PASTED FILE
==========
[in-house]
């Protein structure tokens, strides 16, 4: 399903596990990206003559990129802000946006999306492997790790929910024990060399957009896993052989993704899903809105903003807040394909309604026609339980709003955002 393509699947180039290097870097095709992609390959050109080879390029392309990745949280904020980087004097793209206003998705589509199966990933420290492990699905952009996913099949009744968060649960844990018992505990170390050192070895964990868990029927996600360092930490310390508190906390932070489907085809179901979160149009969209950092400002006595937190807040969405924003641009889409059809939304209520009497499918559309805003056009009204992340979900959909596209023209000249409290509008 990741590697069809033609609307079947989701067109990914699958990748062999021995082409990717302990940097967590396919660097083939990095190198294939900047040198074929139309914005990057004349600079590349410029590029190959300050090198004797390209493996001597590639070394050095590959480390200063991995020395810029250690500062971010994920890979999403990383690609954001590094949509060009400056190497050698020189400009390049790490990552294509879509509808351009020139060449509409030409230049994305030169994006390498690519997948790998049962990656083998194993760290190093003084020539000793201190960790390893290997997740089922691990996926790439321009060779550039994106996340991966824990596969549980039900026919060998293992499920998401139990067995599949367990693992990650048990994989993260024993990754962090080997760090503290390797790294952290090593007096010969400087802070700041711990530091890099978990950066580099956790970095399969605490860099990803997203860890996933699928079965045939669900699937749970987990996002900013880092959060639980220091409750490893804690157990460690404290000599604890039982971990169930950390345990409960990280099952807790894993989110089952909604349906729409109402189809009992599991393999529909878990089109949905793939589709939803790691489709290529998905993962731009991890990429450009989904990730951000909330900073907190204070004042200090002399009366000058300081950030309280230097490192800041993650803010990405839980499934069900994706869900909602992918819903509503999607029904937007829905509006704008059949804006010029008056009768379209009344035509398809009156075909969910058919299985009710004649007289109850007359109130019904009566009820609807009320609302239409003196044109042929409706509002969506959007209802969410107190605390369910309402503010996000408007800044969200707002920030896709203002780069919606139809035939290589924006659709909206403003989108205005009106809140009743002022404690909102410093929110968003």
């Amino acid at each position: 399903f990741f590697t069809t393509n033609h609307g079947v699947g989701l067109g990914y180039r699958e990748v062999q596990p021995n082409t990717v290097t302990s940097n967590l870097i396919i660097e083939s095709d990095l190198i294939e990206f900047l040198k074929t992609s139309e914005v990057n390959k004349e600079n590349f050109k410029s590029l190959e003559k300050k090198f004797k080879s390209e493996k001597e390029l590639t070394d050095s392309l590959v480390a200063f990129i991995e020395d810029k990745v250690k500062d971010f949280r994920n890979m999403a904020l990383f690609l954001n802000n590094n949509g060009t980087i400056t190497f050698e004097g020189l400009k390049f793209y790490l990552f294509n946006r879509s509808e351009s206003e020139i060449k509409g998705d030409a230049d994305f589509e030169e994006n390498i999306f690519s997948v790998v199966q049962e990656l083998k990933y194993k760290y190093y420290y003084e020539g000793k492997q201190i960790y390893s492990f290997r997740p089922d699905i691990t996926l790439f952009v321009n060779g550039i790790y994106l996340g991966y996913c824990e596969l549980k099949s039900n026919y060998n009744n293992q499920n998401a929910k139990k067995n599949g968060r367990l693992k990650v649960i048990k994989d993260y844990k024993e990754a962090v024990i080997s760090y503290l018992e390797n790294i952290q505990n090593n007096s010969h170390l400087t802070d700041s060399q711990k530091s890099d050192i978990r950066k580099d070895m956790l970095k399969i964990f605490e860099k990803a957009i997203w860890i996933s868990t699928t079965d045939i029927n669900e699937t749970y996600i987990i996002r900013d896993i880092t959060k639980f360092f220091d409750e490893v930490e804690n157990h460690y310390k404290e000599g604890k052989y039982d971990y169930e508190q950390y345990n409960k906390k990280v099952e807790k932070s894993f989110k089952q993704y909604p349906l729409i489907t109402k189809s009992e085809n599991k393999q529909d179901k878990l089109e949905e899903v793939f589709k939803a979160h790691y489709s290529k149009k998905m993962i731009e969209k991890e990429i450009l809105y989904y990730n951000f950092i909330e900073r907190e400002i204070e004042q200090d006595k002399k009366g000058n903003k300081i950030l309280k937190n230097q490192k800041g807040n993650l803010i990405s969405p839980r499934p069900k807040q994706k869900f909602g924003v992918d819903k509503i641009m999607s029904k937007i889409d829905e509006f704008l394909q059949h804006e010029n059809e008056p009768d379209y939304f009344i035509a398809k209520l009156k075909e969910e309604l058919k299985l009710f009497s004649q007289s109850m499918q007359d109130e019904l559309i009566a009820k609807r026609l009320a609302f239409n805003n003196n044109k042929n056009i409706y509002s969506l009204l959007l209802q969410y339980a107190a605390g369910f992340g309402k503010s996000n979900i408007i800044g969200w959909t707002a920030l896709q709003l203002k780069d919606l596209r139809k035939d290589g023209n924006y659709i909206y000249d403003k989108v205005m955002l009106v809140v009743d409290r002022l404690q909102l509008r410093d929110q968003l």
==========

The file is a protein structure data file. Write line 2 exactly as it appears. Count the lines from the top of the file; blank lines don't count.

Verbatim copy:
């Protein structure tokens, strides 16, 4: 399903596990990206003559990129802000946006999306492997790790929910024990060399957009896993052989993704899903809105903003807040394909309604026609339980709003955002 393509699947180039290097870097095709992609390959050109080879390029392309990745949280904020980087004097793209206003998705589509199966990933420290492990699905952009996913099949009744968060649960844990018992505990170390050192070895964990868990029927996600360092930490310390508190906390932070489907085809179901979160149009969209950092400002006595937190807040969405924003641009889409059809939304209520009497499918559309805003056009009204992340979900959909596209023209000249409290509008 990741590697069809033609609307079947989701067109990914699958990748062999021995082409990717302990940097967590396919660097083939990095190198294939900047040198074929139309914005990057004349600079590349410029590029190959300050090198004797390209493996001597590639070394050095590959480390200063991995020395810029250690500062971010994920890979999403990383690609954001590094949509060009400056190497050698020189400009390049790490990552294509879509509808351009020139060449509409030409230049994305030169994006390498690519997948790998049962990656083998194993760290190093003084020539000793201190960790390893290997997740089922691990996926790439321009060779550039994106996340991966824990596969549980039900026919060998293992499920998401139990067995599949367990693992990650048990994989993260024993990754962090080997760090503290390797790294952290090593007096010969400087802070700041711990530091890099978990950066580099956790970095399969605490860099990803997203860890996933699928079965045939669900699937749970987990996002900013880092959060639980220091409750490893804690157990460690404290000599604890039982971990169930950390345990409960990280099952807790894993989110089952909604349906729409109402189809009992599991393999529909878990089109949905793939589709939803790691489709290529998905993962731009991890990429450009989904990730951000909330900073907190204070004042200090002399009366000058300081950030309280230097490192800041993650803010990405839980499934069900994706869900909602992918819903509503999607029904937007829905509006704008059949804006010029008056009768379209009344035509398809009156075909969910058919299985009710004649007289109850007359109130019904009566009820609807009320609302239409003196044109042929409706509002969506959007209802969410107190605390369910309402503010996000408007800044969200707002920030896709203002780069919606139809035939290589924006659709909206403003989108205005009106809140009743002022404690909102410093929110968003």